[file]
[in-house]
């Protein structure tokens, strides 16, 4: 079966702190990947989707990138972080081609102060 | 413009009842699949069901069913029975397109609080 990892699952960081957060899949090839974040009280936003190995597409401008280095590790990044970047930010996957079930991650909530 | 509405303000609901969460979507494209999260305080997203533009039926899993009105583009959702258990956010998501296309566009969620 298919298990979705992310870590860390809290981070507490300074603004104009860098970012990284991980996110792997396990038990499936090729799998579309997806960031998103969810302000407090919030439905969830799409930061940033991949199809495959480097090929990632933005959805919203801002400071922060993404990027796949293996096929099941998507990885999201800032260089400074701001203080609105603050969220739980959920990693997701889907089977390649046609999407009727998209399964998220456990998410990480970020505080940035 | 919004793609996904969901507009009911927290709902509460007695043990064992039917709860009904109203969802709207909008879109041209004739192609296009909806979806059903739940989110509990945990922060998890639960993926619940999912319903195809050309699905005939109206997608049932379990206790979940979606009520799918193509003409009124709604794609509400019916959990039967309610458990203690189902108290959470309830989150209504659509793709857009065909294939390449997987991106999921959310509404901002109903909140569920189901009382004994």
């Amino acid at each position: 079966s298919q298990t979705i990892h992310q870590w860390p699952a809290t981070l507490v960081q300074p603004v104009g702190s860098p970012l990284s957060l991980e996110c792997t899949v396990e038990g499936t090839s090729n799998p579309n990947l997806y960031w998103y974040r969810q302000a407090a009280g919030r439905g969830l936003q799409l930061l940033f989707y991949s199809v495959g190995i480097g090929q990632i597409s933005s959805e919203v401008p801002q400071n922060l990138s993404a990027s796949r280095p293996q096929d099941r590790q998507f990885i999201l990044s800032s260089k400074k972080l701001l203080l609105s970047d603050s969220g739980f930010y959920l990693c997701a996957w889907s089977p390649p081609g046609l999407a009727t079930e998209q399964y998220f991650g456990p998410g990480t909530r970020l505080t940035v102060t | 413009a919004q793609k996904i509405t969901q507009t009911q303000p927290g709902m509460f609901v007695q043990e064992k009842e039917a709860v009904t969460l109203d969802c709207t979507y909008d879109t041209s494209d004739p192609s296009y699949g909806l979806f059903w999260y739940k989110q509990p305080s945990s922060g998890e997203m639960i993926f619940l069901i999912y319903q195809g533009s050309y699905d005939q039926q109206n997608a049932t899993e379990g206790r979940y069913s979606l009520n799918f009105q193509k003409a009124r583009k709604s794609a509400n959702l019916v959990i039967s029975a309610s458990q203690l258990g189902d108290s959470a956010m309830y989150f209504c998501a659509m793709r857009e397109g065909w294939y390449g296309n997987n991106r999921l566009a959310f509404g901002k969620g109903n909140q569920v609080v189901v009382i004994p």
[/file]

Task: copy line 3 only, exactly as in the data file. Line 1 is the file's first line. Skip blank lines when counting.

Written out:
């Amino acid at each position: 079966s298919q298990t979705i990892h992310q870590w860390p699952a809290t981070l507490v960081q300074p603004v104009g702190s860098p970012l990284s957060l991980e996110c792997t899949v396990e038990g499936t090839s090729n799998p579309n990947l997806y960031w998103y974040r969810q302000a407090a009280g919030r439905g969830l936003q799409l930061l940033f989707y991949s199809v495959g190995i480097g090929q990632i597409s933005s959805e919203v401008p801002q400071n922060l990138s993404a990027s796949r280095p293996q096929d099941r590790q998507f990885i999201l990044s800032s260089k400074k972080l701001l203080l609105s970047d603050s969220g739980f930010y959920l990693c997701a996957w889907s089977p390649p081609g046609l999407a009727t079930e998209q399964y998220f991650g456990p998410g990480t909530r970020l505080t940035v102060t | 413009a919004q793609k996904i509405t969901q507009t009911q303000p927290g709902m509460f609901v007695q043990e064992k009842e039917a709860v009904t969460l109203d969802c709207t979507y909008d879109t041209s494209d004739p192609s296009y699949g909806l979806f059903w999260y739940k989110q509990p305080s945990s922060g998890e997203m639960i993926f619940l069901i999912y319903q195809g533009s050309y699905d005939q039926q109206n997608a049932t899993e379990g206790r979940y069913s979606l009520n799918f009105q193509k003409a009124r583009k709604s794609a509400n959702l019916v959990i039967s029975a309610s458990q203690l258990g189902d108290s959470a956010m309830y989150f209504c998501a659509m793709r857009e397109g065909w294939y390449g296309n997987n991106r999921l566009a959310f509404g901002k969620g109903n909140q569920v609080v189901v009382i004994p």